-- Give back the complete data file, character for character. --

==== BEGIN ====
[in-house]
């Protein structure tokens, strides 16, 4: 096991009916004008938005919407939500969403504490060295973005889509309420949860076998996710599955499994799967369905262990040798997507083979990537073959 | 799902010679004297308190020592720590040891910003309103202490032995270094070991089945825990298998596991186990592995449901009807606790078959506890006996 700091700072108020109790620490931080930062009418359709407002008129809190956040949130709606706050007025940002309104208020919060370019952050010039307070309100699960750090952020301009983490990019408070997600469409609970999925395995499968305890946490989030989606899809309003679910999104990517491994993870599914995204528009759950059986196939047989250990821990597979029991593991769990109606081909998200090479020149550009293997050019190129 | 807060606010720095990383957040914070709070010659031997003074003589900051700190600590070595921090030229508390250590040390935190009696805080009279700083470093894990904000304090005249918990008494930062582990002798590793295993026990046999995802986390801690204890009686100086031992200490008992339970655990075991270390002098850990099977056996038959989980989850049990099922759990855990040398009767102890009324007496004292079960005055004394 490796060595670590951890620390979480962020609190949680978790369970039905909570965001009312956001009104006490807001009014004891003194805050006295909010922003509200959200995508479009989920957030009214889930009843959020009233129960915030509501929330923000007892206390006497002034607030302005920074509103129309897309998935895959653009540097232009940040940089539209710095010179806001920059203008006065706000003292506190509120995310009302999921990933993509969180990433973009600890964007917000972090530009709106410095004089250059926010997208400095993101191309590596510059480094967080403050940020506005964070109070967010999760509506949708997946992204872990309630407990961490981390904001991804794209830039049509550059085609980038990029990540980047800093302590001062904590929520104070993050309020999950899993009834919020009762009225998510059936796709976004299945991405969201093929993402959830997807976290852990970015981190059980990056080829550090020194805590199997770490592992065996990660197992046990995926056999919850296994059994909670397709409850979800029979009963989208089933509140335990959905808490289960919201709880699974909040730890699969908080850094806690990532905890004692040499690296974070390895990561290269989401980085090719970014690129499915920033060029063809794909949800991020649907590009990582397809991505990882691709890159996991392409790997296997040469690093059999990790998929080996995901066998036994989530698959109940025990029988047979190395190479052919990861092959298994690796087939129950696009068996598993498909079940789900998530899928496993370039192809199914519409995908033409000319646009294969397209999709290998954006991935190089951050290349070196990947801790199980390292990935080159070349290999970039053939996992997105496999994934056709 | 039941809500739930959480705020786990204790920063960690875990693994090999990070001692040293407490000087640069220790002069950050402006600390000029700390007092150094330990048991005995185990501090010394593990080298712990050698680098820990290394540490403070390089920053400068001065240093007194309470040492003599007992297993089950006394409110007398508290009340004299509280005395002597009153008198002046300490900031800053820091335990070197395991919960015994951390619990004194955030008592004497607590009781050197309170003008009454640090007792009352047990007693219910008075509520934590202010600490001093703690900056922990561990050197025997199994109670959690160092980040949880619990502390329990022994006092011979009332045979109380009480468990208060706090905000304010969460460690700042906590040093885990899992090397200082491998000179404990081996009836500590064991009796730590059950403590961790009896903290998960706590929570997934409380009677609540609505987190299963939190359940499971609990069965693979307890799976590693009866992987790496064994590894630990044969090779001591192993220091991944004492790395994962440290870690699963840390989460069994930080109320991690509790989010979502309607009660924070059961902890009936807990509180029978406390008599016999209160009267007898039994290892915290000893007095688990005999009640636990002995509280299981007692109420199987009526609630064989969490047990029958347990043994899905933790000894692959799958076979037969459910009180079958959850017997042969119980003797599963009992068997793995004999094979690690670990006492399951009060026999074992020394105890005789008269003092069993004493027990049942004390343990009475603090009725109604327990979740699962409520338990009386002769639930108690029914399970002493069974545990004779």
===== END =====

[in-house]
């Protein structure tokens, strides 16, 4: 096991009916004008938005919407939500969403504490060295973005889509309420949860076998996710599955499994799967369905262990040798997507083979990537073959 | 799902010679004297308190020592720590040891910003309103202490032995270094070991089945825990298998596991186990592995449901009807606790078959506890006996 700091700072108020109790620490931080930062009418359709407002008129809190956040949130709606706050007025940002309104208020919060370019952050010039307070309100699960750090952020301009983490990019408070997600469409609970999925395995499968305890946490989030989606899809309003679910999104990517491994993870599914995204528009759950059986196939047989250990821990597979029991593991769990109606081909998200090479020149550009293997050019190129 | 807060606010720095990383957040914070709070010659031997003074003589900051700190600590070595921090030229508390250590040390935190009696805080009279700083470093894990904000304090005249918990008494930062582990002798590793295993026990046999995802986390801690204890009686100086031992200490008992339970655990075991270390002098850990099977056996038959989980989850049990099922759990855990040398009767102890009324007496004292079960005055004394 490796060595670590951890620390979480962020609190949680978790369970039905909570965001009312956001009104006490807001009014004891003194805050006295909010922003509200959200995508479009989920957030009214889930009843959020009233129960915030509501929330923000007892206390006497002034607030302005920074509103129309897309998935895959653009540097232009940040940089539209710095010179806001920059203008006065706000003292506190509120995310009302999921990933993509969180990433973009600890964007917000972090530009709106410095004089250059926010997208400095993101191309590596510059480094967080403050940020506005964070109070967010999760509506949708997946992204872990309630407990961490981390904001991804794209830039049509550059085609980038990029990540980047800093302590001062904590929520104070993050309020999950899993009834919020009762009225998510059936796709976004299945991405969201093929993402959830997807976290852990970015981190059980990056080829550090020194805590199997770490592992065996990660197992046990995926056999919850296994059994909670397709409850979800029979009963989208089933509140335990959905808490289960919201709880699974909040730890699969908080850094806690990532905890004692040499690296974070390895990561290269989401980085090719970014690129499915920033060029063809794909949800991020649907590009990582397809991505990882691709890159996991392409790997296997040469690093059999990790998929080996995901066998036994989530698959109940025990029988047979190395190479052919990861092959298994690796087939129950696009068996598993498909079940789900998530899928496993370039192809199914519409995908033409000319646009294969397209999709290998954006991935190089951050290349070196990947801790199980390292990935080159070349290999970039053939996992997105496999994934056709 | 039941809500739930959480705020786990204790920063960690875990693994090999990070001692040293407490000087640069220790002069950050402006600390000029700390007092150094330990048991005995185990501090010394593990080298712990050698680098820990290394540490403070390089920053400068001065240093007194309470040492003599007992297993089950006394409110007398508290009340004299509280005395002597009153008198002046300490900031800053820091335990070197395991919960015994951390619990004194955030008592004497607590009781050197309170003008009454640090007792009352047990007693219910008075509520934590202010600490001093703690900056922990561990050197025997199994109670959690160092980040949880619990502390329990022994006092011979009332045979109380009480468990208060706090905000304010969460460690700042906590040093885990899992090397200082491998000179404990081996009836500590064991009796730590059950403590961790009896903290998960706590929570997934409380009677609540609505987190299963939190359940499971609990069965693979307890799976590693009866992987790496064994590894630990044969090779001591192993220091991944004492790395994962440290870690699963840390989460069994930080109320991690509790989010979502309607009660924070059961902890009936807990509180029978406390008599016999209160009267007898039994290892915290000893007095688990005999009640636990002995509280299981007692109420199987009526609630064989969490047990029958347990043994899905933790000894692959799958076979037969459910009180079958959850017997042969119980003797599963009992068997793995004999094979690690670990006492399951009060026999074992020394105890005789008269003092069993004493027990049942004390343990009475603090009725109604327990979740699962409520338990009386002769639930108690029914399970002493069974545990004779």